The Use of Subtext in Character Animation

When an audience views a scene in an animated film, they are experiencing the emotions that a character reveals as the character negotiates its way within the shots throughout a film. When done correctly, 2D and 3D Character Animators can add detailed layers of emotions into their animation to subconsciously enhance the impact of acting within the shot on the audience. The use of subtext in character animation is an excellent tool from your animator’s tool box to do so. The definition of subtext is the content underneath the spoken dialogue. Behind the dialogue, there can be conflict, sadness, sensuality, pride, disdain, or other ideas and emotions that are pivotal to a story. Subtext is the unspoken thoughts and motives of your characters, it is what they really think and believe. Subtext essentially is an element that carries a second level of meaning, and can be set decor, color, or other elements that can be designed into an animated film to help tell a story. In this post, I want to talk more about the body language and dialogue aspect of subtext. You have no doubt seen this being used in live action and animated films before, so let’s look into how you can approach an animated scene using subtext.

Below is a clip from a website called http://acting4camera.com/. The acting teacher Paul Barry does an excellent job describing the use of subtext.


The use of Subtext in character Animation is used whenever you need to clearly show the essence of your scene. There may be times when the dialogue isn’t giving you the range of emotion that is needed for the scene, or we need to give a visual clue to the audience about an internal monologue that is playing out inside a character’s head. Here we see an excellent example of subtext used in Disney/Pixar’s The Incredibles.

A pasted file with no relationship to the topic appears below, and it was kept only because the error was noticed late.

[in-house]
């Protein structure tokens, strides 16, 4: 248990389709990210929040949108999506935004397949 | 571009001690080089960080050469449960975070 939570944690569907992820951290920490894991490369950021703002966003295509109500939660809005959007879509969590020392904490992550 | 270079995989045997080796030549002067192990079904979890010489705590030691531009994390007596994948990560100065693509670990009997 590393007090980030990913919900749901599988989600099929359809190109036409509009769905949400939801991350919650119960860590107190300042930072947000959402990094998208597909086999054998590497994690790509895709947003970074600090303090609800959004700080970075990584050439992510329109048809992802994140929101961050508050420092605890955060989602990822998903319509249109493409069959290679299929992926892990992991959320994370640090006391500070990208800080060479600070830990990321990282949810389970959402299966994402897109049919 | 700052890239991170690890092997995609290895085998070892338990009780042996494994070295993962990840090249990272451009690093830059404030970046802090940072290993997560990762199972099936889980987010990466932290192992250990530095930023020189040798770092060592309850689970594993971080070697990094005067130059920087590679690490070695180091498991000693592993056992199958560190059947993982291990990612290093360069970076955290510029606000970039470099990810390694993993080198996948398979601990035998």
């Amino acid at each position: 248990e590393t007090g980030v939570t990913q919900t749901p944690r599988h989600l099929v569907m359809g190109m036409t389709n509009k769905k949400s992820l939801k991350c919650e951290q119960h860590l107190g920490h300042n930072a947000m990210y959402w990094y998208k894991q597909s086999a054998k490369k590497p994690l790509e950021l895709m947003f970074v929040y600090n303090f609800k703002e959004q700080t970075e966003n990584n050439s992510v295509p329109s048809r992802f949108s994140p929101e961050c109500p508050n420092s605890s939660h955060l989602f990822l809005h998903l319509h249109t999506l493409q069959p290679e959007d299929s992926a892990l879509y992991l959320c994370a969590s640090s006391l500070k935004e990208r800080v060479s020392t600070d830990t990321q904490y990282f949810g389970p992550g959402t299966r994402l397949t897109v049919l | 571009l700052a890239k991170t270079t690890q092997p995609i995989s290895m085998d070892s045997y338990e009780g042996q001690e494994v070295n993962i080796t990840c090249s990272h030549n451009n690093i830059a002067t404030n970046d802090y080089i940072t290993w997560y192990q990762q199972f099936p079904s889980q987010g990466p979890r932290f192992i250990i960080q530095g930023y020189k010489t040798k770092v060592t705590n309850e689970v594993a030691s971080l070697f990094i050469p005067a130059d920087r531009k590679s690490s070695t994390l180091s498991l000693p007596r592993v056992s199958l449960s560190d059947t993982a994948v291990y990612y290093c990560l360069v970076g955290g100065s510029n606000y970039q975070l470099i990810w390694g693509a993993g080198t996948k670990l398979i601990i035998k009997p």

Start the clip at :31

 

This scene from the interview teaser trailer shows Mr. Incredible talking about how difficult it is to be a super hero. He goes on to say the line” Who wants the pressures of being super all the time”. While his dialogue says one thing, his body language says something completely different. The Animator has Mr. Incredible animate into a pose that seems to show his true inner feelings. It shows that he actually does love the pressures of being super which we learn in the film later on. Part of the beauty of Animation is the complete control you have as a character animator to mold and shape a scene to tell the story that you want.

Now let’s look at a clip from one of my favorite films It’s A Wonderful Life by Frank Capra. In this scene, we see George Bailey having a dinner conversation with his Father. George goes on to express his feelings about moving on from Bedford Falls to pursue his dreams.  The Father tells George that he wants him to go and get that education, but only after asking him if he would reconsider working for the Building and Loan family business. George’s Father can be seen staring straight ahead in a stiff body posture. We can see his hand clenched and “wringing” showing us his real feelings about George’s decision, but being a good Father, he hides his disappointment so George can move on. We learn later that George’s Father passes away and this scene sets the audience up to understand George’s sense of responsibility to his community and continue his Father’s vision.